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  • Steven Burnell

    For the Public, this is shocking if over a 3 month period, some Trusts allowed / caused some avoidable harm to more than 1-in-5 of their Patients.
    Other industries could not survive this - we must drive up the expectations & the quality of services delivered to well beyond the 95% DH /NHS Standard. And, it should perhaps include Unhealthy Weight Loss.

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  • What about the Trusts who have submitted no data at all? Isn't absence of reporting more significant than one data point? More of a story there I think.

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  • Aug 31st 8.13 is spot on.
    It is not possible to draw many conclusions from a single survey. Sure there is a range around a mean, but so what?
    Some patient groups are far more likely to fall or get pressure sores than others. Unless the results are standardised to account for the demographics of the in-patient population in each organisation, the percentages are not comparable cross-sectionally, and it was unwise of the HSJ to attempt it. Maybe the longitudinal trends over time in individual establishments will be useful to compare.

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  • Gosh, I trust this isn't going to be a single report! We need to know which NHS organisations haven't contributed data because they have some questions to answer for the public they serve and whatever vestigial oversight bodies still exist locally. There should be no reasons to exclude any provider.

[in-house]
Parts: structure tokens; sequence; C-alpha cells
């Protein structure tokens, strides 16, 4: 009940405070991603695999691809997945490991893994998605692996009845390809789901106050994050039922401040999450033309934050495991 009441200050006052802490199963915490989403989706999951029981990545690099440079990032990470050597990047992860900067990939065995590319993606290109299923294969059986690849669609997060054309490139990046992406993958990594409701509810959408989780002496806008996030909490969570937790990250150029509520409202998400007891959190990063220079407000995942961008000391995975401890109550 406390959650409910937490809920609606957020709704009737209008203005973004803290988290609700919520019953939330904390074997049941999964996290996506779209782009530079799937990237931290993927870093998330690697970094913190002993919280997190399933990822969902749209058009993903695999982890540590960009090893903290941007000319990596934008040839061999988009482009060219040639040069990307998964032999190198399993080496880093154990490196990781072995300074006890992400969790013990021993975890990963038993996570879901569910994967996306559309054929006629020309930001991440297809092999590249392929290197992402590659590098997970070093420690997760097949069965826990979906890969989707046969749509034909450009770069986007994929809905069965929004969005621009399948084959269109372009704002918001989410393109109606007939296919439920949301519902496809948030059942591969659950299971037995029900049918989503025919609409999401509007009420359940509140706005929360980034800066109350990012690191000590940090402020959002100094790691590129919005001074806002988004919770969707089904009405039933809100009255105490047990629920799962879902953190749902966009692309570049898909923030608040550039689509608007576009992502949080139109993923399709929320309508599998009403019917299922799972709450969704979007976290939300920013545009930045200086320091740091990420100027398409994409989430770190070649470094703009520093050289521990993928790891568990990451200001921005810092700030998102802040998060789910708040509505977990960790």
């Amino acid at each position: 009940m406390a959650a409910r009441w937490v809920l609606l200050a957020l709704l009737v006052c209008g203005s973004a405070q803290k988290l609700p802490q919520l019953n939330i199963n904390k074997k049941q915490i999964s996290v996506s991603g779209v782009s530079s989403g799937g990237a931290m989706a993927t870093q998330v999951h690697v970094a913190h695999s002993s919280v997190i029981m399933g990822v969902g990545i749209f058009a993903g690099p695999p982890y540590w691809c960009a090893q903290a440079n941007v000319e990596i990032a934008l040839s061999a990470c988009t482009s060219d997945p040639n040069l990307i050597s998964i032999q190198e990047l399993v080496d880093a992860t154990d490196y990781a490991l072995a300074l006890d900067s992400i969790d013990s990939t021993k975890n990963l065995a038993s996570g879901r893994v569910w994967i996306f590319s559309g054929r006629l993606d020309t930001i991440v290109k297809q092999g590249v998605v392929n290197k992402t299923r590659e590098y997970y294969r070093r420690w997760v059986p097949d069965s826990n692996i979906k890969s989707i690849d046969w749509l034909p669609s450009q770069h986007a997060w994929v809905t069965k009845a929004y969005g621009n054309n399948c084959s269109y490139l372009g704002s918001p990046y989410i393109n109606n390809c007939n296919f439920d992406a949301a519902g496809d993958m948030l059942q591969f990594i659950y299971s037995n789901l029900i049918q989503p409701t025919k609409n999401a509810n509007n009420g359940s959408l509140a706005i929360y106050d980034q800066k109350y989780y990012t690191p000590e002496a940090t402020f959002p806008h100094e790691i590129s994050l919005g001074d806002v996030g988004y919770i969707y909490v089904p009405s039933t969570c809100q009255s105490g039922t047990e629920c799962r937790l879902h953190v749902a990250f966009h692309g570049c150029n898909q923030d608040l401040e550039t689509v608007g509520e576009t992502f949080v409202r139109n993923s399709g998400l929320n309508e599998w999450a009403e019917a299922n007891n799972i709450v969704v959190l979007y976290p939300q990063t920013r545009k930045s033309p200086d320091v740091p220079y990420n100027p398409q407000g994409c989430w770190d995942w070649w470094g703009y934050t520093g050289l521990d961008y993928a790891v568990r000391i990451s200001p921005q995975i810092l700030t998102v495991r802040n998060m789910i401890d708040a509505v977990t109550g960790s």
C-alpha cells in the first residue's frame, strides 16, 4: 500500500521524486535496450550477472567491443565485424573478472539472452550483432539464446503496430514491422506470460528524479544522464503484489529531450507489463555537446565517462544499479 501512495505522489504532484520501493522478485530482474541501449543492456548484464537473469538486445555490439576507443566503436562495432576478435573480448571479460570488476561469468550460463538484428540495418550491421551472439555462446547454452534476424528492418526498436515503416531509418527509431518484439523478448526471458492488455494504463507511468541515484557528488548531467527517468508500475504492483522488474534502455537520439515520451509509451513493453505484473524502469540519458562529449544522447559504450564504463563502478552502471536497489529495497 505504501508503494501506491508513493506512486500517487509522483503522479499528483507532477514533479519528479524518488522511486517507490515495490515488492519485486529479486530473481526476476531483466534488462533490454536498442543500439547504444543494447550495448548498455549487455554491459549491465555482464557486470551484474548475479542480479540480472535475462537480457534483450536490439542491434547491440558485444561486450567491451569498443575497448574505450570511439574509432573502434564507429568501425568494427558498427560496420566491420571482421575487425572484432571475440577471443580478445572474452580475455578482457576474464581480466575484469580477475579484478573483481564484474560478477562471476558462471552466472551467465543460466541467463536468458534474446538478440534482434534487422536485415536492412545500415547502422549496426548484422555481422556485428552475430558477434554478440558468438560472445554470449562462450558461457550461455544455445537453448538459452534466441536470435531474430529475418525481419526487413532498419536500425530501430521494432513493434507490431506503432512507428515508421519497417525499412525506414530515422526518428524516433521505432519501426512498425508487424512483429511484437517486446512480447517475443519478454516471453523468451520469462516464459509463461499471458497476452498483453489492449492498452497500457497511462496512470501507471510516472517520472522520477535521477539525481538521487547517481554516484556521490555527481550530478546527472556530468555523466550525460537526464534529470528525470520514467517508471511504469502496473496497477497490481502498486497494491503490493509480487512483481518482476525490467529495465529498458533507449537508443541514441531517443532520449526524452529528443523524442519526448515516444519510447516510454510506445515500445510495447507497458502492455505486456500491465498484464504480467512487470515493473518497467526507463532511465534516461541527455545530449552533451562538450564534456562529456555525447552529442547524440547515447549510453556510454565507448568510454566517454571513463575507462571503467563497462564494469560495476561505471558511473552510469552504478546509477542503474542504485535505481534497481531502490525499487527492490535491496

I appreciate how hard it's going to be to extend such a survey to care homes and make sure that data isn't 'sanitised' before submission. But the closed nature of such institutions means that patients/clients are very vulnerable.

    Agree about excessive weight loss & malnutrition as a second phase addition. Start with older people & those who stay in hospital more than 4 weeks? But for most inpatients, it doesn't become a sentinel event and as a wider health problem, it's less common than obesity.

    Planned risk taking with best possible safeguards and consent of relevant parties is OK, but I've seen it misused to justify poor practices, poor staffing & inadequate safety equipment levels.

    This is a valuable report and I will watch progress with great interest.